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'Tackle the Toilet' (and save water, money)

Save water and money with the “Four Rs” this winter.

We have just ended college bowl season, with the Super Bowl looming. As you prepare your home for game-day parties (or other events), you might want to think about another bowl: the toilet bowl.

According to the EPA, 10 percent of homes in the U.S. have leaks that waste 90 or more gallons of water a day. Toilets are one of the most common culprits — and also one of the easiest to detect and cheapest to fix.

Many homeowners don’t know when their toilet isn’t working properly — but toilet troubles add up, affecting both the environment and your water bill. Surprisingly, one leaky toilet can fill an entire swimming pool with water after just one year.

That’s why the Regional Water Providers Consortium wants you to “Tackle the Toilet.” With toilets using more water than any other appliance in the home — nearly 27 percent of indoor water use — addressing toilet troubles is the first step to conserve water, save money and protect the environment.

Use these “Four Rs” to tackle your toilet and start saving water and money inside your home:

Remember: Remember to check your toilet for leaks twice a year. Tying the schedule to easy-to-remember annual events (like the Super Bowl in the winter and the Fourth of July in the summer) is a great way to ensure it gets done. To check for leaks, add 10 drops of food coloring inside your toilet tank. After 10-15 minutes, if your toilet bowl water changes color, you have a leak.

Repair: Learn how to fix leaks. Most leaks can be fixed by do-it-yourselfers using inexpensive replacement parts. Visit the Regional Water Providers website to view a short how-to video on repairing a leaky toilet: conserveh2o.org/how-to-videos-water-conservation.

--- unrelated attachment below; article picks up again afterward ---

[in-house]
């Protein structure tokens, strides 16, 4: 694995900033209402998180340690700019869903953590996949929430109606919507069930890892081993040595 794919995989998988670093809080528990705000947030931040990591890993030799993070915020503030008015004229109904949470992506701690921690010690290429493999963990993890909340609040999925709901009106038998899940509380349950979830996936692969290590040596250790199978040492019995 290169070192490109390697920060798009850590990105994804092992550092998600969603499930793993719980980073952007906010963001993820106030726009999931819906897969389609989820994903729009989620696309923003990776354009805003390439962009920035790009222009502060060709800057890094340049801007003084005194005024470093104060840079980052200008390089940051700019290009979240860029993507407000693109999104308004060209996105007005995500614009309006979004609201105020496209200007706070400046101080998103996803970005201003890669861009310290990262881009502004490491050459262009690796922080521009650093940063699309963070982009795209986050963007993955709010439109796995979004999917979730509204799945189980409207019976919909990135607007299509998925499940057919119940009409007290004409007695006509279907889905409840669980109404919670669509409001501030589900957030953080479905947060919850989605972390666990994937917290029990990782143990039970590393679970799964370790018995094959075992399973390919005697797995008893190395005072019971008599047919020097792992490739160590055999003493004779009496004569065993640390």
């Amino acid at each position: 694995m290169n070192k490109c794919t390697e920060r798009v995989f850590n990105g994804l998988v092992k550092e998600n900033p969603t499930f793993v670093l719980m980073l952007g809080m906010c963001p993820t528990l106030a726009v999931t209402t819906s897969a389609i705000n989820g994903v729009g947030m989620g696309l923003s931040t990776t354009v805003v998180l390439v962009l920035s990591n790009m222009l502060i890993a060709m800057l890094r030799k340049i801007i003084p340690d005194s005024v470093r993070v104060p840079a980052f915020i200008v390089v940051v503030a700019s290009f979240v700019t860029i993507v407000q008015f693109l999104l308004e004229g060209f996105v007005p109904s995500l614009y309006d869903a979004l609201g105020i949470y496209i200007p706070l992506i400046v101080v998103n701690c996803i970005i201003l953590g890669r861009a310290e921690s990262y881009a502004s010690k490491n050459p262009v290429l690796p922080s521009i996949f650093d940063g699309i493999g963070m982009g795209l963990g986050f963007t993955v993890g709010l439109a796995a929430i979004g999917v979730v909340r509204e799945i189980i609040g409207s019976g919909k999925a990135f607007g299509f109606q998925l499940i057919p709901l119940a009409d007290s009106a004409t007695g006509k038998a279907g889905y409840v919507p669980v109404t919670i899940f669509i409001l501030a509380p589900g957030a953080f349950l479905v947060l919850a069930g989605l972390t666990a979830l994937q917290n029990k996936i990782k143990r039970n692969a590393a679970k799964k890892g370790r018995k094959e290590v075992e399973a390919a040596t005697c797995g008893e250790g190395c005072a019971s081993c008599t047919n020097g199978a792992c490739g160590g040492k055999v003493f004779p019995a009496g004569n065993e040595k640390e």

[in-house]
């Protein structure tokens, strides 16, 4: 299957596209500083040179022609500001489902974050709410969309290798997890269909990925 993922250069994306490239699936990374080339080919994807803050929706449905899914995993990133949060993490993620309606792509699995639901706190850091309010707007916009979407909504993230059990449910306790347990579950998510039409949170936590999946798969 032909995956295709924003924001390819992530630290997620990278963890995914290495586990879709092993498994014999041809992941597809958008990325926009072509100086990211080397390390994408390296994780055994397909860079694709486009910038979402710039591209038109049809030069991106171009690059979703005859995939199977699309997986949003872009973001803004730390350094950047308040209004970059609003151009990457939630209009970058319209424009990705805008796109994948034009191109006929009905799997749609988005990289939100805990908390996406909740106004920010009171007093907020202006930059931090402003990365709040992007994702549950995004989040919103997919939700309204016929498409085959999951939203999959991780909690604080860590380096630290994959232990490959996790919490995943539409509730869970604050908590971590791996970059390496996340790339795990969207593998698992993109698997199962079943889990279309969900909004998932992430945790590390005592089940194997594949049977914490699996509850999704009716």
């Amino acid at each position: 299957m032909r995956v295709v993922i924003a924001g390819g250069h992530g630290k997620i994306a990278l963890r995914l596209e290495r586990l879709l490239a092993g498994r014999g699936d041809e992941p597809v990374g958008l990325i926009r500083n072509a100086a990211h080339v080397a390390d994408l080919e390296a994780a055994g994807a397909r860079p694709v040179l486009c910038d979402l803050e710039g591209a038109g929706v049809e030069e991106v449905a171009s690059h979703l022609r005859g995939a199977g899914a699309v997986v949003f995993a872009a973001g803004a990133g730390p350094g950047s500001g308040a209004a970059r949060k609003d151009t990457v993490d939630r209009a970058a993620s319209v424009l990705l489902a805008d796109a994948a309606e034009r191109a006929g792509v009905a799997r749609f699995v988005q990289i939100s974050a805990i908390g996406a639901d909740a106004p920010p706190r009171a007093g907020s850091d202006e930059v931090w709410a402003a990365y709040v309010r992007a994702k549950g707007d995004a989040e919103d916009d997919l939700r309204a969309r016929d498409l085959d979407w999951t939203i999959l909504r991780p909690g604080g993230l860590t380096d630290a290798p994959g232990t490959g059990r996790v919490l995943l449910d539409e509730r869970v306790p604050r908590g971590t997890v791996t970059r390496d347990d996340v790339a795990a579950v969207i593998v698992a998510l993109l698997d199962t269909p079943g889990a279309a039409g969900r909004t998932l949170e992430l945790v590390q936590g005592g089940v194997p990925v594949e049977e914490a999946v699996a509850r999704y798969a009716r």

Retrofit: If purchasing a new toilet is not possible, you can retrofit an older toilet (those that use 3.5 gallons of water per flush or more) so that it uses less water each time it flushes. Two options include installing a toilet tank displacement bag or a fill cycle diverter; many local water providers offer these to their customers for free.

Replace: Replace older toilets with a WaterSense high-efficiency toilet. Older toilets use up to four times more water per flush. Many local water providers in the Portland metro area provide rebates for replacing inefficient toilets. Contact your local water provider (conserveh2o.org/consortium-members) to learn more about available tools and assistance

From Feb. 1 through mid-March (while supplies last) the Regional Water Providers Consortium will offer free indoor water-saving kits to customers who reside in the consortium service area (find out if you qualify at conserveh2o.org/consortium-members). The kits include a bathroom faucet aerator, kitchen faucet aerator, showerhead, shower timer, toilet leak-detection dye tablets and a toilet fill-cycle diverter.

To request a free kit, send an email after Feb. 1 to This email address is being protected from spambots. You need JavaScript enabled to view it. with your mailing address and the name of your water provider.

Regional Water Providers Consortium




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